(Adds comments, details)
By Faith Hung and Jeanny Kao
TAIPEI, June 26 Taiwan's central bank kept its
policy rate unchanged at 1.875 percent, leaving the rate where
it has been for the last three years as its governor said a
nagging concern for the export-led economy was the uncertain
The central bank's quarterly policy meeting maintained an
accommodative monetary stance, as expected, though it decided to
take steps to cool property prices in the north of the island by
raising downpayment requirements for high-priced properties.
Consumer price inflation, at 1.61 percent in May, was below
the central bank's 2 percent comfort level, and Governor Perng
Fai-nan told a news briefing that inflation was under control.
Exports and domestic consumption have been in better shape
since last year, the governor said. But he voiced concern,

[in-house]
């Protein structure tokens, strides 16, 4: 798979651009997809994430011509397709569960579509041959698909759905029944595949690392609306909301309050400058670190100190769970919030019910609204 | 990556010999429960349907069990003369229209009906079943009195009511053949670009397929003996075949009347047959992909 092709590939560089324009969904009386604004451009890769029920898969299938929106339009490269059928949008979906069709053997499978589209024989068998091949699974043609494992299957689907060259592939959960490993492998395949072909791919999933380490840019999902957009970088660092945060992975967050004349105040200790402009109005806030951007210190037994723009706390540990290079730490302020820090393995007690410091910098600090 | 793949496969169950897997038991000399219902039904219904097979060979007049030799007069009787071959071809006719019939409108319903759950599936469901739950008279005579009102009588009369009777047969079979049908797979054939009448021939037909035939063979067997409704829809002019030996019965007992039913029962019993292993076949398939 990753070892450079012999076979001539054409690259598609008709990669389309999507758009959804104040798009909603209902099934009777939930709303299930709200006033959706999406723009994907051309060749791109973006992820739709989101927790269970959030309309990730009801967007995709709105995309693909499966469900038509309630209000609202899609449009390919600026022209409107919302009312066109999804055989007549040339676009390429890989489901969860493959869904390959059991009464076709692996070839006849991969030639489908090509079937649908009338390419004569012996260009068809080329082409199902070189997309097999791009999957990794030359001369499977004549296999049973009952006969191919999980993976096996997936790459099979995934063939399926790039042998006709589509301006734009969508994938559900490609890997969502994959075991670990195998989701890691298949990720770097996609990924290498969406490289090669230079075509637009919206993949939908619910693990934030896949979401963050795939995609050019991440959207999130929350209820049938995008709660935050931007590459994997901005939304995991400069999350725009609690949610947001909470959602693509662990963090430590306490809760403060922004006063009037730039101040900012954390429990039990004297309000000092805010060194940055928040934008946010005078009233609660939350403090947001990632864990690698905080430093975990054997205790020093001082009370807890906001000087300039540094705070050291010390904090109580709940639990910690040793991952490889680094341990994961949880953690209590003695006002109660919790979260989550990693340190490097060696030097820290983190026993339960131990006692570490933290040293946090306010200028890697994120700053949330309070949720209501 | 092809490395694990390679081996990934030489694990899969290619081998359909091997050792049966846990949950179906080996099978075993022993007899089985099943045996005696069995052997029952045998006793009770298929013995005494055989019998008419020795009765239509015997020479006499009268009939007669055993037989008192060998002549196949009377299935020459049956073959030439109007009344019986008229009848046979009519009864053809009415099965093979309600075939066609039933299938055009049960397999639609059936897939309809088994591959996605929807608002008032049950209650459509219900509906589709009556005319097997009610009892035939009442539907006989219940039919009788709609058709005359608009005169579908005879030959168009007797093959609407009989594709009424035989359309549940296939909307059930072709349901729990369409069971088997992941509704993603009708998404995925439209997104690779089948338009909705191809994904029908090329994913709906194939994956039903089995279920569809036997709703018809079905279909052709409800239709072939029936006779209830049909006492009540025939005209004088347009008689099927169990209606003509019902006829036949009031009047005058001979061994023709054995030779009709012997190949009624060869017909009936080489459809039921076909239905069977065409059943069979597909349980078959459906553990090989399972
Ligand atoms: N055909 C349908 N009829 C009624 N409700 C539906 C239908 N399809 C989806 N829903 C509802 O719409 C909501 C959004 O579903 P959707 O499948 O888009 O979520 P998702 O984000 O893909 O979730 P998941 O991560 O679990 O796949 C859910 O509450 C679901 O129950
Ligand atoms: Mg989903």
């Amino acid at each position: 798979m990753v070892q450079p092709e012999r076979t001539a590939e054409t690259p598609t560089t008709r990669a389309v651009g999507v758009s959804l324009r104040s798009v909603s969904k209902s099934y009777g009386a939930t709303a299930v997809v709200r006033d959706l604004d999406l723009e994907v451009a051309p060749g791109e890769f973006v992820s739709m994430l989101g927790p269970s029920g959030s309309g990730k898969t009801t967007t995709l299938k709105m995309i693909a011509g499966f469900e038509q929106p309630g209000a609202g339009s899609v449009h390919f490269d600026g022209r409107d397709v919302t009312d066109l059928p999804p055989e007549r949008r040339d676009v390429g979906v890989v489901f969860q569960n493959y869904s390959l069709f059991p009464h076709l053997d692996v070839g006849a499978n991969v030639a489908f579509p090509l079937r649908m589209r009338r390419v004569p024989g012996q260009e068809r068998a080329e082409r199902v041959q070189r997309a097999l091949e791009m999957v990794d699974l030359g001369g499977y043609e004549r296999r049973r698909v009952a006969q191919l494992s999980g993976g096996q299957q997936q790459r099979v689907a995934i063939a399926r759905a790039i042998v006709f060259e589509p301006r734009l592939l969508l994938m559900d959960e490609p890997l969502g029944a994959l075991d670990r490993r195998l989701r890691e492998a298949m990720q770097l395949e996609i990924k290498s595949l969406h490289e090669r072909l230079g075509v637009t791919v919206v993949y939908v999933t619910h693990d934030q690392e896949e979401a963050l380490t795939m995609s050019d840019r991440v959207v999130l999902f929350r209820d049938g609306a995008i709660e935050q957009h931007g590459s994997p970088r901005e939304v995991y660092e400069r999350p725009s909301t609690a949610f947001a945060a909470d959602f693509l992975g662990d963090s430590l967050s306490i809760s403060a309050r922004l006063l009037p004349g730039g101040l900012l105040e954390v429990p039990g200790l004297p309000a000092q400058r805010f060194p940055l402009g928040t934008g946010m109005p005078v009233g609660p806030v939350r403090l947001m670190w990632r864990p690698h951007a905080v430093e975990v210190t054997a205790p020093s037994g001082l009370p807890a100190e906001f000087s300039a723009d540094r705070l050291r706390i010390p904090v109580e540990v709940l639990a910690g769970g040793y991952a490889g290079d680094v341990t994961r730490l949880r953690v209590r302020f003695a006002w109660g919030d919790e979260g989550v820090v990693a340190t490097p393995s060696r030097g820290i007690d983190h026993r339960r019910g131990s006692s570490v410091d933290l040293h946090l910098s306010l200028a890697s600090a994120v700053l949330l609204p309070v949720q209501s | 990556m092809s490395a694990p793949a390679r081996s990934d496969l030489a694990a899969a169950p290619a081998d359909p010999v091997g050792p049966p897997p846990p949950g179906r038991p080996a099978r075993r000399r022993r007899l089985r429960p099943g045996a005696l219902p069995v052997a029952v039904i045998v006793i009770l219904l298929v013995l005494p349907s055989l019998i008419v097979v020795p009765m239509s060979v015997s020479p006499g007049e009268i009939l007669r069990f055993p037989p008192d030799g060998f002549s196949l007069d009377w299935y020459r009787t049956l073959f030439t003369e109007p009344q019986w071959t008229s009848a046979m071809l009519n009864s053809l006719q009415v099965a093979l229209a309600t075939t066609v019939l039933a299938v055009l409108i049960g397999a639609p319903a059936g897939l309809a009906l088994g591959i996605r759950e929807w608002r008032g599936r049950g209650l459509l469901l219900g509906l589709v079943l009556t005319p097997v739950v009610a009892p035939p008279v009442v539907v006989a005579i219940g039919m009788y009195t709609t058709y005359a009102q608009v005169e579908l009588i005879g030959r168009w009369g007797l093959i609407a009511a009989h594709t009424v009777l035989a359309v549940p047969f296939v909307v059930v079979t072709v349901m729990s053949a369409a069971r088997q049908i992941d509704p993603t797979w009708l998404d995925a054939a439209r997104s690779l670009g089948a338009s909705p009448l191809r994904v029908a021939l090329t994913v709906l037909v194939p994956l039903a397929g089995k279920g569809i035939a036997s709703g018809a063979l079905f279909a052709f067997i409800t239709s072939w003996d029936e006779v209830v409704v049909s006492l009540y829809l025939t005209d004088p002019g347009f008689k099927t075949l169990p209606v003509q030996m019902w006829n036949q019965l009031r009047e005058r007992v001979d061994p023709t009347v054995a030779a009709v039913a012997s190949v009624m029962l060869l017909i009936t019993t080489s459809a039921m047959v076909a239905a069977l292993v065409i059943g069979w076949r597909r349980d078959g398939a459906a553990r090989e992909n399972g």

noting: "The global economic outlook is still uncertain."
The government has said that it expects Taiwan's economy to
grow at 2.98 percent this year, marking its best showing since
But, analysts saw the central bank's inaction on rates as a
sign of caution.
"It shows the central bank prefers to err on the safe side,
and appears to want to wait until more signs that the recovery
is sustainable and gaining speed, and until the upside risk to
inflation becomes more evident," aid economist Tony Phoo of
Standard Chartered in Taipei.
Most economists expect the central bank to track the U.S.
Federal Reserve and raise interest rates sometime next year.
Growth of Taiwan's exports and export orders in May missed
expectations, placing a questionmark over demand for the tech
products Taiwan specialises in, after the optimism generated by
April's export growth of 8.9 percent notched a 15-month high.
Industrial output has shown a steady upward climb, with the
index hitting a single-month record high in May, while the
jobless rate of 3.99 percent in May was the lowest since July
The stock market has also been booming. The main TAIEX share
index recently notched its highest closing level in more
than six years, and has attracted more inflows of foreign funds
than anywhere in Asia except India.
(Additional reporting by Michael Gold; Editing by Simon